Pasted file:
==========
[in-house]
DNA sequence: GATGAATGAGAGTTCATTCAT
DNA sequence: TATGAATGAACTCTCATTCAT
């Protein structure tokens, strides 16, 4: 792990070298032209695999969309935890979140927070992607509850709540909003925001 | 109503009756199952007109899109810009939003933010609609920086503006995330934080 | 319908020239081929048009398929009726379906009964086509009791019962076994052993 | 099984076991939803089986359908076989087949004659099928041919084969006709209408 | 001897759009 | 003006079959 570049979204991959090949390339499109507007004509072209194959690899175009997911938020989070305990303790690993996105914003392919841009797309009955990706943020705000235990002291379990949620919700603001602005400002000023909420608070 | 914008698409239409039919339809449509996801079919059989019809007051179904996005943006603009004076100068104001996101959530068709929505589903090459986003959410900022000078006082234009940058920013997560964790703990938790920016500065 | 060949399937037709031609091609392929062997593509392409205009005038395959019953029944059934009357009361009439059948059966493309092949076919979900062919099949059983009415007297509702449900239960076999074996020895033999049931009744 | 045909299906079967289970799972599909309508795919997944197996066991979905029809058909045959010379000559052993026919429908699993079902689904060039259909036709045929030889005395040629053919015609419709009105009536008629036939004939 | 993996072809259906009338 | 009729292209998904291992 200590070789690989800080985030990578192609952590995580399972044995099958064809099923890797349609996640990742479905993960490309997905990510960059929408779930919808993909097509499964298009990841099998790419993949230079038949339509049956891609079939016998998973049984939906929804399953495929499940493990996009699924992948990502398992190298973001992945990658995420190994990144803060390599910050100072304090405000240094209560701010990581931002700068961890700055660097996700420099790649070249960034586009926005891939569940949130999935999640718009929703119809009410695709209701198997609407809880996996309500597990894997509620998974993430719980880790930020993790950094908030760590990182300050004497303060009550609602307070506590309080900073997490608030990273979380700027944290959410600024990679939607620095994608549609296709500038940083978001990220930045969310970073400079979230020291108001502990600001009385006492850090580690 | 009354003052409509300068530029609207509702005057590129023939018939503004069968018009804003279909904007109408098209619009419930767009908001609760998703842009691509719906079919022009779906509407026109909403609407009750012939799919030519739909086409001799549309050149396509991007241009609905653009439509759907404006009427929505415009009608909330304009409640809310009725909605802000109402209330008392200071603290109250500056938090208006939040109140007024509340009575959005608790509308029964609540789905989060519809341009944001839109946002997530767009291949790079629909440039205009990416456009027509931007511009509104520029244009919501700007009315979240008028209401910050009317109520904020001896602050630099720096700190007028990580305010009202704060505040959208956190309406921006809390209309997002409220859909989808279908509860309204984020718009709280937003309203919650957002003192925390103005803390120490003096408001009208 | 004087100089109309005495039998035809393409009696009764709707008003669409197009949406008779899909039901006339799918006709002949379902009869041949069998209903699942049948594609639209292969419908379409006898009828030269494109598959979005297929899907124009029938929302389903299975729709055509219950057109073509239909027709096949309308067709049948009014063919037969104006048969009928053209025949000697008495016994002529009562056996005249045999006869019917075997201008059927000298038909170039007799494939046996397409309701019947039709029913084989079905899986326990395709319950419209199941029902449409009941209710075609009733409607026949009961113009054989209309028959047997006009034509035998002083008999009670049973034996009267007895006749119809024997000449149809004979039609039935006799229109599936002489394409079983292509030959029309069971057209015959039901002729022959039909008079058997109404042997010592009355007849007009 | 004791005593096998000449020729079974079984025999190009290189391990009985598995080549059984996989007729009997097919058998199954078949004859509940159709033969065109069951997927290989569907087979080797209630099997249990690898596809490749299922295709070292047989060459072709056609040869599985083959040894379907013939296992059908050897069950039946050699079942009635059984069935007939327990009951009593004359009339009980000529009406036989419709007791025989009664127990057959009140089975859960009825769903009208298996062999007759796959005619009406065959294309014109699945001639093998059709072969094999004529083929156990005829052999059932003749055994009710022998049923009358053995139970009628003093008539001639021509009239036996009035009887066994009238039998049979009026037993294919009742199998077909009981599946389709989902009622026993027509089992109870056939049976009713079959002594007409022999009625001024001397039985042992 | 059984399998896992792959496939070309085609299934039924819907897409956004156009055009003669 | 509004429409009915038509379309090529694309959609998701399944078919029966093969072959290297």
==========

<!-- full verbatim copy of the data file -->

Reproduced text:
[in-house]
DNA sequence: GATGAATGAGAGTTCATTCAT
DNA sequence: TATGAATGAACTCTCATTCAT
């Protein structure tokens, strides 16, 4: 792990070298032209695999969309935890979140927070992607509850709540909003925001 | 109503009756199952007109899109810009939003933010609609920086503006995330934080 | 319908020239081929048009398929009726379906009964086509009791019962076994052993 | 099984076991939803089986359908076989087949004659099928041919084969006709209408 | 001897759009 | 003006079959 570049979204991959090949390339499109507007004509072209194959690899175009997911938020989070305990303790690993996105914003392919841009797309009955990706943020705000235990002291379990949620919700603001602005400002000023909420608070 | 914008698409239409039919339809449509996801079919059989019809007051179904996005943006603009004076100068104001996101959530068709929505589903090459986003959410900022000078006082234009940058920013997560964790703990938790920016500065 | 060949399937037709031609091609392929062997593509392409205009005038395959019953029944059934009357009361009439059948059966493309092949076919979900062919099949059983009415007297509702449900239960076999074996020895033999049931009744 | 045909299906079967289970799972599909309508795919997944197996066991979905029809058909045959010379000559052993026919429908699993079902689904060039259909036709045929030889005395040629053919015609419709009105009536008629036939004939 | 993996072809259906009338 | 009729292209998904291992 200590070789690989800080985030990578192609952590995580399972044995099958064809099923890797349609996640990742479905993960490309997905990510960059929408779930919808993909097509499964298009990841099998790419993949230079038949339509049956891609079939016998998973049984939906929804399953495929499940493990996009699924992948990502398992190298973001992945990658995420190994990144803060390599910050100072304090405000240094209560701010990581931002700068961890700055660097996700420099790649070249960034586009926005891939569940949130999935999640718009929703119809009410695709209701198997609407809880996996309500597990894997509620998974993430719980880790930020993790950094908030760590990182300050004497303060009550609602307070506590309080900073997490608030990273979380700027944290959410600024990679939607620095994608549609296709500038940083978001990220930045969310970073400079979230020291108001502990600001009385006492850090580690 | 009354003052409509300068530029609207509702005057590129023939018939503004069968018009804003279909904007109408098209619009419930767009908001609760998703842009691509719906079919022009779906509407026109909403609407009750012939799919030519739909086409001799549309050149396509991007241009609905653009439509759907404006009427929505415009009608909330304009409640809310009725909605802000109402209330008392200071603290109250500056938090208006939040109140007024509340009575959005608790509308029964609540789905989060519809341009944001839109946002997530767009291949790079629909440039205009990416456009027509931007511009509104520029244009919501700007009315979240008028209401910050009317109520904020001896602050630099720096700190007028990580305010009202704060505040959208956190309406921006809390209309997002409220859909989808279908509860309204984020718009709280937003309203919650957002003192925390103005803390120490003096408001009208 | 004087100089109309005495039998035809393409009696009764709707008003669409197009949406008779899909039901006339799918006709002949379902009869041949069998209903699942049948594609639209292969419908379409006898009828030269494109598959979005297929899907124009029938929302389903299975729709055509219950057109073509239909027709096949309308067709049948009014063919037969104006048969009928053209025949000697008495016994002529009562056996005249045999006869019917075997201008059927000298038909170039007799494939046996397409309701019947039709029913084989079905899986326990395709319950419209199941029902449409009941209710075609009733409607026949009961113009054989209309028959047997006009034509035998002083008999009670049973034996009267007895006749119809024997000449149809004979039609039935006799229109599936002489394409079983292509030959029309069971057209015959039901002729022959039909008079058997109404042997010592009355007849007009 | 004791005593096998000449020729079974079984025999190009290189391990009985598995080549059984996989007729009997097919058998199954078949004859509940159709033969065109069951997927290989569907087979080797209630099997249990690898596809490749299922295709070292047989060459072709056609040869599985083959040894379907013939296992059908050897069950039946050699079942009635059984069935007939327990009951009593004359009339009980000529009406036989419709007791025989009664127990057959009140089975859960009825769903009208298996062999007759796959005619009406065959294309014109699945001639093998059709072969094999004529083929156990005829052999059932003749055994009710022998049923009358053995139970009628003093008539001639021509009239036996009035009887066994009238039998049979009026037993294919009742199998077909009981599946389709989902009622026993027509089992109870056939049976009713079959002594007409022999009625001024001397039985042992 | 059984399998896992792959496939070309085609299934039924819907897409956004156009055009003669 | 509004429409009915038509379309090529694309959609998701399944078919029966093969072959290297």